This emphasis leads to a riveting second episode, in which Durst’s twisted cadre of friends and colleagues are examined, including people actively trying to help him flee the country. There are interview subjects who shrug their shoulders at the fact that Durst dismembered a man while never really admitting what it’s all about: Money and the desire to be near wealth. These are parasites, including even a juror on one of Durst’s trials, people who use a flimsy definition of friendship to obfuscate their own moral responsibility when to comes to enabling a murderer.

After that chapter, “The Jinx – Part Two” becomes a standard courtroom doc for a couple of episodes. It’s understandably a little less potent than the first series in this midsection simply because of how much we know about this case 10 episodes into the two-part series. It’s still well-made television because of Jarecki’s level of craft—watching this in comparison to so many sleazy and shallow true crime series further amplifies how little artistry and compassion usually goes into this genre—but viewers looking for the same kind of impact as the 2015 outing may be disappointed. The people around Durst, some of whom were recorded in jailhouse visits, became more interesting than the man himself.

I think that’s not only inevitable but kind of Jarecki’s point in the first 2/3rds of “The Jinx – Part Two”: Evil rarely operates alone. It takes support structures of business colleagues who look the other way and friends who excuse any behavior to stay in the circle of privilege. And sometimes, it takes a filmmaker to knock it all down.

Four episodes screened for review. Premieres on HBO on April 21st.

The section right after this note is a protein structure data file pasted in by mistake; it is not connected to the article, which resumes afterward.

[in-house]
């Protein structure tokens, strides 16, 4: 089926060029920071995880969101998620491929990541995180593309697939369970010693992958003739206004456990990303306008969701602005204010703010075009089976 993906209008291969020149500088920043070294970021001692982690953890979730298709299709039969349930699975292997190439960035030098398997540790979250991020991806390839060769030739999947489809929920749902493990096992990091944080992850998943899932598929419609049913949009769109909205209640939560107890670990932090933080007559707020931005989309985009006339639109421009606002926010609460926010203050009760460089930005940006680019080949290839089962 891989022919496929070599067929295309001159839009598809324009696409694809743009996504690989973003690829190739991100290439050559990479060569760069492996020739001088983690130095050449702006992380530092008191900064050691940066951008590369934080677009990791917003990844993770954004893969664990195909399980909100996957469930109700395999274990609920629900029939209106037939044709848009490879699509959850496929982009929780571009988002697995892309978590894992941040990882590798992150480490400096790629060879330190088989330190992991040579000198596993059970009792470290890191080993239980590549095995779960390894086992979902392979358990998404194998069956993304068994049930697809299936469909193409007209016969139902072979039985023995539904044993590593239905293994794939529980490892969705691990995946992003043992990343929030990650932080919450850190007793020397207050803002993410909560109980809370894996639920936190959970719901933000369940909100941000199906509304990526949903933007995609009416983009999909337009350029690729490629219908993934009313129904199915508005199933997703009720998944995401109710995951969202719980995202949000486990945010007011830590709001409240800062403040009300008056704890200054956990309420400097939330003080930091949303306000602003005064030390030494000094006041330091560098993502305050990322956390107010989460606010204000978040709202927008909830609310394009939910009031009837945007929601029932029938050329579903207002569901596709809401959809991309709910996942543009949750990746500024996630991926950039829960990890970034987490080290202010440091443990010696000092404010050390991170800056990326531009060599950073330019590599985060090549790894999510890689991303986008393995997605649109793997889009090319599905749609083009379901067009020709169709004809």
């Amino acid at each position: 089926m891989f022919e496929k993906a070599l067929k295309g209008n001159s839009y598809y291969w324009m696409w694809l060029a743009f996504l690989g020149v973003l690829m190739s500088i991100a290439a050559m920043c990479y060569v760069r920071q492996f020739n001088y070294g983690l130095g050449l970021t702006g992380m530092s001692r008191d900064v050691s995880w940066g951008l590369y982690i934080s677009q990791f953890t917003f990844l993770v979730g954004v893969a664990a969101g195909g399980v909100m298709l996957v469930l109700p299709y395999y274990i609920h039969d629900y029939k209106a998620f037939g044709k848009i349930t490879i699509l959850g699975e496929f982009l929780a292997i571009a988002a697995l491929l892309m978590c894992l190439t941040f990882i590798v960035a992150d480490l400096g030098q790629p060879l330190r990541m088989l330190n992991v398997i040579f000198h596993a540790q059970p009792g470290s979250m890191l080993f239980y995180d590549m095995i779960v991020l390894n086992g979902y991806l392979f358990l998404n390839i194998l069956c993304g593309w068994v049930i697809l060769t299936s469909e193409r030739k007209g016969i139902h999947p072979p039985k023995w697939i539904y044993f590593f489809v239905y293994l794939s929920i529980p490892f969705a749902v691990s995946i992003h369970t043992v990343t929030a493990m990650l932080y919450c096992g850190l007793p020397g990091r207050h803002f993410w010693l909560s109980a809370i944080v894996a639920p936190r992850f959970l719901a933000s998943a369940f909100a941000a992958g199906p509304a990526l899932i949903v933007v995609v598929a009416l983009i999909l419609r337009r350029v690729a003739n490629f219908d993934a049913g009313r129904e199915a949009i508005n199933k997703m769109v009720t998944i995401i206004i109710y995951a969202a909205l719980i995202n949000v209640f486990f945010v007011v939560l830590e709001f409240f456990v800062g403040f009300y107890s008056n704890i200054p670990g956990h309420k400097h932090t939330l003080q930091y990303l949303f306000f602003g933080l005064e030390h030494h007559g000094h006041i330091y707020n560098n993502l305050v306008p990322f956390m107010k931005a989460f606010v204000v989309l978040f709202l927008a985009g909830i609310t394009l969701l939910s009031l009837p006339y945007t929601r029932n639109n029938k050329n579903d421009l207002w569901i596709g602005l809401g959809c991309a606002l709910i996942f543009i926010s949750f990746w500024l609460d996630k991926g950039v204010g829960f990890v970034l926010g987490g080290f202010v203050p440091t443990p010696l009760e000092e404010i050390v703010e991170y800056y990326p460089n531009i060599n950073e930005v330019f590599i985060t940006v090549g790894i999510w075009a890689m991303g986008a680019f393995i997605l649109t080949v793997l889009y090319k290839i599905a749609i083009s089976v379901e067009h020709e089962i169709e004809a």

“What made you talk to them?” “Still kinda putting that together in my own mind.” That really is the impossible question at the center of HBO’s wildly influential “The Jinx: The Life and Deaths of Robert Durst,” isn’t it? Why did Robert Durst talk to Andrew Jarecki? What compelled a man who had seemingly gotten away with multiple murders to have all of his flimsy explanations destroyed and then top it all off with one of the most infamous conclusions ever, in which it sure seemed like Durst confessed on a mic he didn’t know was open?  Nine years after that landmark TV show, Jarecki and his team have returned with a six-episode follow-up titled simply “The Jinx – Part Two.” The four episodes sent to press don’t really answer that question other than to further reveal a man with such a strong ego and corrupt support system that he thought he could do anything. He talked to them because he didn’t  understand consequences. He never had to.  Once again, Jarecki proves himself as good as it gets in the true crime docuseries genre, deftly constructing his episodes in a way that doesn’t just provide details but places them in the context of this defiantly strange story. I wish HBO trusted journalists enough to send the final two, so it’s hard to say if “The Jinx – Part Two” lands with the same impact as the first chapter. But how could it? The premiere, airing on April 21st, starts while “The Jinx” aired in early 2015, and the world was learning about the crimes of Robert Durst. There are fascinating sequences in which it feels like we’re watching Durst and his team respond weekly to the show about him and seeing Durst’s panic meter rise. By the air date of the last episode in February, he was planning to flee the country, using a fake ID and withdrawing large amounts of cash. He was clearly headed out when he was arrested in New Orleans on the same day that the finale of the first show aired. He might have been gone forever one day later. Most of this is explained in great detail by Los Angeles County Deputy District Attorney John Lewin, the erstwhile star of the show’s first half. Not only did he interview Durst shortly after that 2015 arrest, but he also led the prosecution against him in 2020 that proves the thrust of this show—the trial for the murder of Susan Berman. While Jarecki’s show included some fascinating evidence, including that truly damning “cadaver letter” that so clearly had Durst’s handwriting on it, the thrust of Lewin’s investigation, at least as far as the show is concerned, was to dismantle the people around Durst. If the original HBO show is any guide, Robert Durst is a talker. Did he confess to anyone? Did he tell anyone he was in Los Angeles when Susan was murdered? What do the people in Robert Durst’s life know? This emphasis leads to a riveting second episode, in which Durst’s twisted cadre of friends and colleagues are examined, including people actively trying to help him flee the country. There are interview subjects who shrug their shoulders at the fact that Durst dismembered a man while never really admitting what it’s all about: Money and the desire to be near wealth. These are parasites, including even a juror on one of Durst’s trials, people who use a flimsy definition of friendship to obfuscate their own moral responsibility when to comes to enabling a murderer. After that chapter, “The Jinx – Part Two” becomes a standard courtroom doc for a couple of episodes. It’s understandably a little less potent than the first series in this midsection simply because of how much we know about this case 10 episodes into the two-part series. It’s still well-made television because of Jarecki’s level of craft—watching this in comparison to so many sleazy and shallow true crime series further amplifies how little artistry and compassion usually goes into this genre—but viewers looking for the same kind of impact as the 2015 outing may be disappointed. The people around Durst, some of whom were recorded in jailhouse visits, became more interesting than the man himself. I think that’s not only inevitable but kind of Jarecki’s point in the first 2/3rds of “The Jinx – Part Two”: Evil rarely operates alone. It takes support structures of business colleagues who look the other way and friends who excuse any behavior to stay in the circle of privilege. And sometimes, it takes a filmmaker to knock it all down. Four episodes screened for review. Premieres on HBO on April 21st. Read More